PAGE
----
Tag Archives: Councilmember Diana Reyna

Pols: Point the way to the precinct


| brennison@queenscourier.com

ridgewoodpressconference1w

Local councilmembers are proponents of a plan requiring a public posting pointing to local police precincts.

Councilmembers Elizabeth Crowley and Diana Reyna announced legislation that would require the Department of Transportation (DOT) to install signage directing residents to the local police station.

The 104th Precinct, which polices Ridgewood, Glendale, Middle Village and Maspeth, is located on Catalpa Avenue, tucked away from any major thoroughfares and may be difficult to find for those unfamiliar with the area.

“Every resident should be able to easily find their local police precinct, and being unable to do so poses a serious public safety risk,” said Crowley. “The DOT already installs many directional signs. Adding signage for police precincts should be a no-brainer.”

Residents often need to visit police precincts to file complaints and receive police reports. Locals and leaders have requested the DOT to install the sign, but were denied, Crowley said.

“Just as we indicate to the public where local hospitals are located, so should we inform the public where their local police precincts are located,” said Reyna. “This legislation addresses an essential public safety issue by providing greater access to information about law enforcement.”

Assemblymember Mike Miller called the signage an important, logical step in helping increase the safety of the community.

The 104th Precinct did not return calls for comment.

According to a release from Crowley, signs are installed at the request of the community, but the DOT said the signage does not meet their criteria.

The DOT said that it does not comment on legislation prior to a city council hearing.

 

Historic Rudy’s Pastry Shop celebrates grand reopening


| brennison@queenscourier.com

THE COURIER/photo by Billy Rennison

For around 70 years, Rudy’s Pastry Shop in Ridgewood has displayed the German word “Konditorei” on its awning, which roughly translates to “pastry shop with a place to sit and eat.” But for much of those seven decades dining was difficult — Rudy’s only had room for a single table.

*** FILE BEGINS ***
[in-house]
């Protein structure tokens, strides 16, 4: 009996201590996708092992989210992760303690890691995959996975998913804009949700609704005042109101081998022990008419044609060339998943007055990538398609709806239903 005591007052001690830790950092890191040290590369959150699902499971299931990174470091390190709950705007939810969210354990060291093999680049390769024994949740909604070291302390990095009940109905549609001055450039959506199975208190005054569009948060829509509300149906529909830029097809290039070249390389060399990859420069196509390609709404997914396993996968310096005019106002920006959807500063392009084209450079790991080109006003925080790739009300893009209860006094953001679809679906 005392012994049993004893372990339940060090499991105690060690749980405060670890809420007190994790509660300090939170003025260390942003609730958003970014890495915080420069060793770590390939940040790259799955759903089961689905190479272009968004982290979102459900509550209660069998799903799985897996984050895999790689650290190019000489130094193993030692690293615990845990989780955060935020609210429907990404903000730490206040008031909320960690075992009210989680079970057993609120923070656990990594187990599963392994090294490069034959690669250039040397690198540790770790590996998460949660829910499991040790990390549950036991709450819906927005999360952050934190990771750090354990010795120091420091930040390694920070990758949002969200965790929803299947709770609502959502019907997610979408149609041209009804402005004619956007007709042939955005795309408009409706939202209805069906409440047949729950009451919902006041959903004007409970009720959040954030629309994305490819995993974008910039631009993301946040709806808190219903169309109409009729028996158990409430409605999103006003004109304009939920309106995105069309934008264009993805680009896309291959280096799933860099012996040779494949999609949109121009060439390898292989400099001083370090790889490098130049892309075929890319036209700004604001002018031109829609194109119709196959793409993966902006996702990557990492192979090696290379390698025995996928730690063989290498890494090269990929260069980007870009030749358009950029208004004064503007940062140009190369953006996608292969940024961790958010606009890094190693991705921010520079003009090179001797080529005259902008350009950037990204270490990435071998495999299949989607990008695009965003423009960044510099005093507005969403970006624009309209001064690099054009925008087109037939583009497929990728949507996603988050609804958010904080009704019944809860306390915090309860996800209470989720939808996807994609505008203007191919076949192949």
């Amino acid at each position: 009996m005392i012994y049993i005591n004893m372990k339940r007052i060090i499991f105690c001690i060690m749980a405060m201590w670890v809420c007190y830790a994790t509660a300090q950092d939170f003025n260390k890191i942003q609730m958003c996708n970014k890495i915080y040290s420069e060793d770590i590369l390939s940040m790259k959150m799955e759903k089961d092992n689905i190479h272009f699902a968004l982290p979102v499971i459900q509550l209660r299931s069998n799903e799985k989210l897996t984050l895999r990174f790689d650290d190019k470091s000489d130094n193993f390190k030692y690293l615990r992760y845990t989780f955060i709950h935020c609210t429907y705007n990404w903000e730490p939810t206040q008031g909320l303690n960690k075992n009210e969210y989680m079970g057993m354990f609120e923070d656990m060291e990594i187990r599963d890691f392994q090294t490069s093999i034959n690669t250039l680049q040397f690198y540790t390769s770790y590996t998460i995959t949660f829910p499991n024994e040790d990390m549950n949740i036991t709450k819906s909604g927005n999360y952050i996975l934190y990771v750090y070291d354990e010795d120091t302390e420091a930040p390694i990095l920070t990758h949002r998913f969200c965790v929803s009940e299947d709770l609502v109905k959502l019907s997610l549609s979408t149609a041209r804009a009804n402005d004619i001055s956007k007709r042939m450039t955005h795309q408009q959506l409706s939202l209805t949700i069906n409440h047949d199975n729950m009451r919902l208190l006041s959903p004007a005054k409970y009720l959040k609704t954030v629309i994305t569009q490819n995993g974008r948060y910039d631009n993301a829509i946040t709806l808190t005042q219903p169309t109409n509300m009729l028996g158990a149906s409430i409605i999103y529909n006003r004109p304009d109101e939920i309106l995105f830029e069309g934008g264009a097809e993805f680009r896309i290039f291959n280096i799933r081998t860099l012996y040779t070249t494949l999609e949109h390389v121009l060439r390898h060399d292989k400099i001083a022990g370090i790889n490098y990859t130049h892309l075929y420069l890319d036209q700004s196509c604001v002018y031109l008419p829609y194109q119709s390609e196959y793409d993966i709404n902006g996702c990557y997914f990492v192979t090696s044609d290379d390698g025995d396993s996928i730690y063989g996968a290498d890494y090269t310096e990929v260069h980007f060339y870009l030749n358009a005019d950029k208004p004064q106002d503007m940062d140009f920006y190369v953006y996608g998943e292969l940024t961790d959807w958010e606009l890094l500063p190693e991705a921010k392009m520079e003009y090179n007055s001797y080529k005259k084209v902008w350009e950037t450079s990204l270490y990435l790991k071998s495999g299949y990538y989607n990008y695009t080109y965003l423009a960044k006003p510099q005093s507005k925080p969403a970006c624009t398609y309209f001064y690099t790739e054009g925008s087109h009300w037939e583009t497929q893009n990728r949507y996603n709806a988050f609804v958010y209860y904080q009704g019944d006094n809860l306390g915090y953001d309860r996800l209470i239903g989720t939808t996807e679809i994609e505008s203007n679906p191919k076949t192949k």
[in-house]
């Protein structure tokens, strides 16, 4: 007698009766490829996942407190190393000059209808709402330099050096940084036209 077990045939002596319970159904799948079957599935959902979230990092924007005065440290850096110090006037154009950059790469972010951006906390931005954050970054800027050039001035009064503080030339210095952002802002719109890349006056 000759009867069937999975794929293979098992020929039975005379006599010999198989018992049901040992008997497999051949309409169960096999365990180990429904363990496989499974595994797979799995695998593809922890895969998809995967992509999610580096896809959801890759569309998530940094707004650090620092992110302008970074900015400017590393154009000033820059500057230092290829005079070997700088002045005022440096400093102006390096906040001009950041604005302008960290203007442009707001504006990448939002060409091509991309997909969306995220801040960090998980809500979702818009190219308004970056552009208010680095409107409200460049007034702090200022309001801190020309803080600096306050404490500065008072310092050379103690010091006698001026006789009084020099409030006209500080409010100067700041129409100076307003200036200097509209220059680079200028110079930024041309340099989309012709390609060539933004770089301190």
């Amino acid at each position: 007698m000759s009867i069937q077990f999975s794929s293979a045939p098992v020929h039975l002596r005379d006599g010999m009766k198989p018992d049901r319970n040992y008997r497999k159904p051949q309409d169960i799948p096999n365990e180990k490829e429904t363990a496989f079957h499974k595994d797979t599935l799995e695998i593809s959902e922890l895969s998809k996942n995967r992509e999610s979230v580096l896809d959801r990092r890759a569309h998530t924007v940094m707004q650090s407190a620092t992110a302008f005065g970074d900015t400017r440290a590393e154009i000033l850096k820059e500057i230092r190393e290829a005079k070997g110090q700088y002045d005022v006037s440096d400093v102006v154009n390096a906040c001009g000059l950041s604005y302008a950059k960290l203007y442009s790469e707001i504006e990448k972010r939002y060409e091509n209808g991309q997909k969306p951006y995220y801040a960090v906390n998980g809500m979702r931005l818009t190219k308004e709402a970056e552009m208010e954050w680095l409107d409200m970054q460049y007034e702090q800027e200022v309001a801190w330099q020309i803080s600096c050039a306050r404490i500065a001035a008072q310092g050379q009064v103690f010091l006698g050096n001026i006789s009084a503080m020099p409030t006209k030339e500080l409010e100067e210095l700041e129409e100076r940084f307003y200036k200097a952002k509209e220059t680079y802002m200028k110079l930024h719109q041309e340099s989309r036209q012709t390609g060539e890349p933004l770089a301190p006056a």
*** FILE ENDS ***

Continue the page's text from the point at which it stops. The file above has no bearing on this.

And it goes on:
Now, with bakery owner Toni Binanti recently redesigning the famed bakery, expanding the shop to include a dining area and espresso bar, this is a problem no more.

The historic bakery celebrated its grand reopening on Saturday, March 10, drawing crowds of residents and politicians who came out to commemorate the Seneca Avenue pastry shop’s return — and to dine on some confectionaries.

Councilmembers Diana Reyna and Elizabeth Crowley, Assemblymember Mike Miller, Congressmember Nydia Velazquez and State Senator Joe Addabbo were in attendance. They, along with Binanti, eschewed the standard reopening ceremony for a more appetizing alternative.

“Everyone has a ribbon cutting, but not everyone has a pastry store like this,” said Paul Kerzner, president of the Ridgewood Local Development Corporation.

Instead of yielding oversized scissors, officials dined on fresh, homemade apple turnovers to mark the bakery’s grand reopening.

A neighborhood mainstay since the 1940s, Rudy’s harkens to a time when the area was the heart of the city’s German community and featured Deutsch establishments Zum Stammtisch, Niederstein’s, Gebhardt’s, Von Westernhagen and Gottscheer Hall, among others. Only Rudy’s, Zum Stammtisch and Gottscheer Hall remain.

Planting its roots in the community for the better part of a century, the bakery has established personal connections with many of the area’s residents, including Miller, whose father worked as a baker at Rudy’s more than three decades ago.

“It was a big part of our community then, it still is now,” the assemblymember said. “We look forward to [it] being here forever.”

“When I celebrated my inauguration, I went to the greatest bakery in town,” said Crowley. “And that was Rudy’s Bakery.”

Mayor Michael Bloomberg, who was unable to attend, sent a letter of congratulations to Binanti who also received a city council citation from Reyna and a certificate of special congressional recognition from Velazquez.